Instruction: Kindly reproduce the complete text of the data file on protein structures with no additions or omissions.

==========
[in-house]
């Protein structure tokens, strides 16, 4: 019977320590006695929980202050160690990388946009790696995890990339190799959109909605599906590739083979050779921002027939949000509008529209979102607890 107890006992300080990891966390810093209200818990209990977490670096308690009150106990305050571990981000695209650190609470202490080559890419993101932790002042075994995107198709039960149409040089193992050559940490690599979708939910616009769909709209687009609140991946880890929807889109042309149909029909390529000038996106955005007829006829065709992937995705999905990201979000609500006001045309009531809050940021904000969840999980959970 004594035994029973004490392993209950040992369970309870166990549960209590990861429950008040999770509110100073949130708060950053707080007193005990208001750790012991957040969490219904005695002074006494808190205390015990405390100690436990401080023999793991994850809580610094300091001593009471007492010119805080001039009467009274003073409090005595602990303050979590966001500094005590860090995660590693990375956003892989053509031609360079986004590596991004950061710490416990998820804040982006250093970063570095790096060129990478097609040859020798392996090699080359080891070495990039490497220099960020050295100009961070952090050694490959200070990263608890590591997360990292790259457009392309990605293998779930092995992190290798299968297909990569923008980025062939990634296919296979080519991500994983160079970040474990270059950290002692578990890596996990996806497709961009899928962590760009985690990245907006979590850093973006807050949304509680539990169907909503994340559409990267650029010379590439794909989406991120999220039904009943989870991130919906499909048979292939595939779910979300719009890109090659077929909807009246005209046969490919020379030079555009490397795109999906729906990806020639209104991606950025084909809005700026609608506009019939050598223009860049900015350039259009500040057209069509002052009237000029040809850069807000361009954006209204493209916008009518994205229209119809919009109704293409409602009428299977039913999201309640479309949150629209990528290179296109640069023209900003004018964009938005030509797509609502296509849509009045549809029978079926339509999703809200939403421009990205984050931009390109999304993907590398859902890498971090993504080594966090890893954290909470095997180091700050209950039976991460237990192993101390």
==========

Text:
[in-house]
């Protein structure tokens, strides 16, 4: 019977320590006695929980202050160690990388946009790696995890990339190799959109909605599906590739083979050779921002027939949000509008529209979102607890 107890006992300080990891966390810093209200818990209990977490670096308690009150106990305050571990981000695209650190609470202490080559890419993101932790002042075994995107198709039960149409040089193992050559940490690599979708939910616009769909709209687009609140991946880890929807889109042309149909029909390529000038996106955005007829006829065709992937995705999905990201979000609500006001045309009531809050940021904000969840999980959970 004594035994029973004490392993209950040992369970309870166990549960209590990861429950008040999770509110100073949130708060950053707080007193005990208001750790012991957040969490219904005695002074006494808190205390015990405390100690436990401080023999793991994850809580610094300091001593009471007492010119805080001039009467009274003073409090005595602990303050979590966001500094005590860090995660590693990375956003892989053509031609360079986004590596991004950061710490416990998820804040982006250093970063570095790096060129990478097609040859020798392996090699080359080891070495990039490497220099960020050295100009961070952090050694490959200070990263608890590591997360990292790259457009392309990605293998779930092995992190290798299968297909990569923008980025062939990634296919296979080519991500994983160079970040474990270059950290002692578990890596996990996806497709961009899928962590760009985690990245907006979590850093973006807050949304509680539990169907909503994340559409990267650029010379590439794909989406991120999220039904009943989870991130919906499909048979292939595939779910979300719009890109090659077929909807009246005209046969490919020379030079555009490397795109999906729906990806020639209104991606950025084909809005700026609608506009019939050598223009860049900015350039259009500040057209069509002052009237000029040809850069807000361009954006209204493209916008009518994205229209119809919009109704293409409602009428299977039913999201309640479309949150629209990528290179296109640069023209900003004018964009938005030509797509609502296509849509009045549809029978079926339509999703809200939403421009990205984050931009390109999304993907590398859902890498971090993504080594966090890893954290909470095997180091700050209950039976991460237990192993101390």